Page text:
In the Gospel today there are no less than three occasions where God’s presence in a dream resulted in deliverance from harm for Joseph, Mary, and Jesus. God is still at work today, acting for our good if we, like Joseph, prayerfully listen to our dreams, act on them, and go with the flow of God’s love in communion with the Church, God’s word, and Sacraments. “Blessed be the God and Father of our Lord Jesus Christ, who has blessed us in Christ with every spiritual blessing in the heavenly places, just as he chose us in Christ before the foundation of the world.” We might find ourselves in an “Egypt experience” as Joseph did, at first glance awful, until we realize God is with us in that place, there’s a shortage of skilled wood-workers, and we can obtain food and every basic need by his skill as a carpenter.
The Good News is God is with us. And God will bring us back. Jeremiah saw his nation conquered and his people marched into exile in Babylon. But in faith, Jeremiah knew this was not the end. There would be a return. “For thus says the Lord: Sing aloud with gladness for Jacob, and raise shouts for the chief of the nations; proclaim, give praise, and say, ‘Save, O Lord, your people, the remnant of Israel.’ See, I am going to bring them from the land of the north, and gather them from the farthest parts of the earth, among them the blind and the lame, those with child and those in labor, together; a great company, they shall return here . . . I will turn their mourning into joy, I will comfort them, and give them gladness for sorrow, I will give the priests their fill of fatness, and my people shall be satisfied with my bounty, says the Lord.”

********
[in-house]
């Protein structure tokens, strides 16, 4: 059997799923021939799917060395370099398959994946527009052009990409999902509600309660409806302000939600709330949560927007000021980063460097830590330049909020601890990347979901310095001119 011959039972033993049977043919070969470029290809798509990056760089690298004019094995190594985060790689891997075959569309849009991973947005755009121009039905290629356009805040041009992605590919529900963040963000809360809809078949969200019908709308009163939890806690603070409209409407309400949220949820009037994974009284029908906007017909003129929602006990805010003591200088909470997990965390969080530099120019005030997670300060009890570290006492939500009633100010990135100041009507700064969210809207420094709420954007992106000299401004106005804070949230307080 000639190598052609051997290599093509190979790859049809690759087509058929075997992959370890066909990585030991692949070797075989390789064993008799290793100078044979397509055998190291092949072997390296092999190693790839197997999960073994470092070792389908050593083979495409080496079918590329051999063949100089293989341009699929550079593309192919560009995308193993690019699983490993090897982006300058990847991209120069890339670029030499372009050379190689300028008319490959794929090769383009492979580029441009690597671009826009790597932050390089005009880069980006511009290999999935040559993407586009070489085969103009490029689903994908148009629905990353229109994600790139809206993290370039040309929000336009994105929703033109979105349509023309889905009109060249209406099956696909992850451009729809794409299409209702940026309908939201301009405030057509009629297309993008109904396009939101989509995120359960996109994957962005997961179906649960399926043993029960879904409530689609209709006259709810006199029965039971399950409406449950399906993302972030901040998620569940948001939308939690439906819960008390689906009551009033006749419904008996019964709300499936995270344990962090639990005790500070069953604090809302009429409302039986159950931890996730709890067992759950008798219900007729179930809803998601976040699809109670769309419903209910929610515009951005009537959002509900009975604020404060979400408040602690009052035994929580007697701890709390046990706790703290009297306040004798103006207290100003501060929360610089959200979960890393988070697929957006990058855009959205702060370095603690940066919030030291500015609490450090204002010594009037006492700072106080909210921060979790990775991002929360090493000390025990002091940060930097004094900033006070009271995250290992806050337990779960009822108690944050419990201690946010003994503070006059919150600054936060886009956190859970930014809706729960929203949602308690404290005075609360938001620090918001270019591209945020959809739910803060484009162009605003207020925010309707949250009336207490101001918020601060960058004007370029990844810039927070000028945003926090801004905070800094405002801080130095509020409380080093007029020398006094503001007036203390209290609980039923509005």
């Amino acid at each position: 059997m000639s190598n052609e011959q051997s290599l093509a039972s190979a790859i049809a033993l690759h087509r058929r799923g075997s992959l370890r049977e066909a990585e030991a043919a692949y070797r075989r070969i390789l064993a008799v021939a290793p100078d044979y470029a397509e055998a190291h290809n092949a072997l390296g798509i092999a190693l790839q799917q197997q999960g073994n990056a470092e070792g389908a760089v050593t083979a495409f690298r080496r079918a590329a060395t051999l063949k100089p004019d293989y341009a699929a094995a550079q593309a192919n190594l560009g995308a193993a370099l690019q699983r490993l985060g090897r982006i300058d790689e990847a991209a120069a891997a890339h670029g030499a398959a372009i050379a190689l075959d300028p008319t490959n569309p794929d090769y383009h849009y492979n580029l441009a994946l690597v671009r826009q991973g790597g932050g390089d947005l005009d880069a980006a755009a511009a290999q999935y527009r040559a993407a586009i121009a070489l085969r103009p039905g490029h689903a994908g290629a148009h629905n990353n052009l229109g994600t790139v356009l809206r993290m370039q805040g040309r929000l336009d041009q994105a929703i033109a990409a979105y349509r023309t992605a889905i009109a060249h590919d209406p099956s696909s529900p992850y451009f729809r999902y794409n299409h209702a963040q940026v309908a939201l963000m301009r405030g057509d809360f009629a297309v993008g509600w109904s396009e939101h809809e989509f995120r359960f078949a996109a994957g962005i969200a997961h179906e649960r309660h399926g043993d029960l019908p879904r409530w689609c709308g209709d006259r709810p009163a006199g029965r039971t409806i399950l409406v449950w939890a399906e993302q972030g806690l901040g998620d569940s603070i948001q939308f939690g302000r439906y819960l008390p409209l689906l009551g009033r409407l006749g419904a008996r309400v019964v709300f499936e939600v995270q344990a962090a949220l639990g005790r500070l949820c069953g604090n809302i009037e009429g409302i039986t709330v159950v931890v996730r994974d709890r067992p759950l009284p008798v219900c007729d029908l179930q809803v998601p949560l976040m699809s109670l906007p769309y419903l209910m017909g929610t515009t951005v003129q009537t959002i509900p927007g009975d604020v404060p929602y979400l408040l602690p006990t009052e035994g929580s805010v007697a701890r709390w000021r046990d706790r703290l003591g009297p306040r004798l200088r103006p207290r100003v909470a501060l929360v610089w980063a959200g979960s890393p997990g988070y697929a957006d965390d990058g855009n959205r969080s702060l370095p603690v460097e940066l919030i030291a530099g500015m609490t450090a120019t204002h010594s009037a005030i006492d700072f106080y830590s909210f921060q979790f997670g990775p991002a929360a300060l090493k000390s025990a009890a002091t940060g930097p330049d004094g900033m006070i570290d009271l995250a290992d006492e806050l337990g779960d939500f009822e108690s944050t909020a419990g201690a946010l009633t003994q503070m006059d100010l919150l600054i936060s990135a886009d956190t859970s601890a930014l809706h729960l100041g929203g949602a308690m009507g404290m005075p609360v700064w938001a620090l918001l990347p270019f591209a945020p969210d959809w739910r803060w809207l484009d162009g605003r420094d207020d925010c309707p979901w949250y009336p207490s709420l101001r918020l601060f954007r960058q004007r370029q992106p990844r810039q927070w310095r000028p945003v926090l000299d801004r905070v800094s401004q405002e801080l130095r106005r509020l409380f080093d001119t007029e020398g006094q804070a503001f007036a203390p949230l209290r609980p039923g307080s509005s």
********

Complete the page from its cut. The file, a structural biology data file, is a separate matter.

So God brought Israel back. He brought the Christ child and his parents back. Has he ever brought you back? Once, twice, many times? Amen? Just as Jesus’ life was spared so that the way was cleared for his ministry, so to we are spared, brought back, given every spiritual blessing, so the way can be cleared for our ministry as baptized members of his body. We are spared, brought back, healed, forgiven, for a purpose. To witness that God is with us and can do great things through us if we are awake and attentive. Today’s Gospel teaches us to listen to God’s voice in all circumstances, even in dreams and intuition, as God uses all these means to prepare us for service.
The other day, Annie, my daughter, turned to me and asked: Dad, have you made a resolution for the New Year? I confessed that I hadn’t made one. But maybe this could be a resolution for me and for you: that we really try to listen to God this year, realize God is with us, and is leading us back, not to live for ourselves alone, but for ministry in his church. Let’s back up this resolution appropriating Paul’s prayer for the Ephesians, a community of the church not much different than we are. “I pray that the God of our Lord Jesus Christ, the Father of glory, may give you a spirit of wisdom and revelation as you come to know him, so that, with the eyes of your heart enlightened, you may know what is the hope to which he has called you, what are the riches of his glorious inheritance among the saints, and what is the immeasurable greatness of his power for us who believe.” So, four gifts for the New Year: wisdom and revelation, hope, riches of a glorious inheritance, and power. Believe and it happens!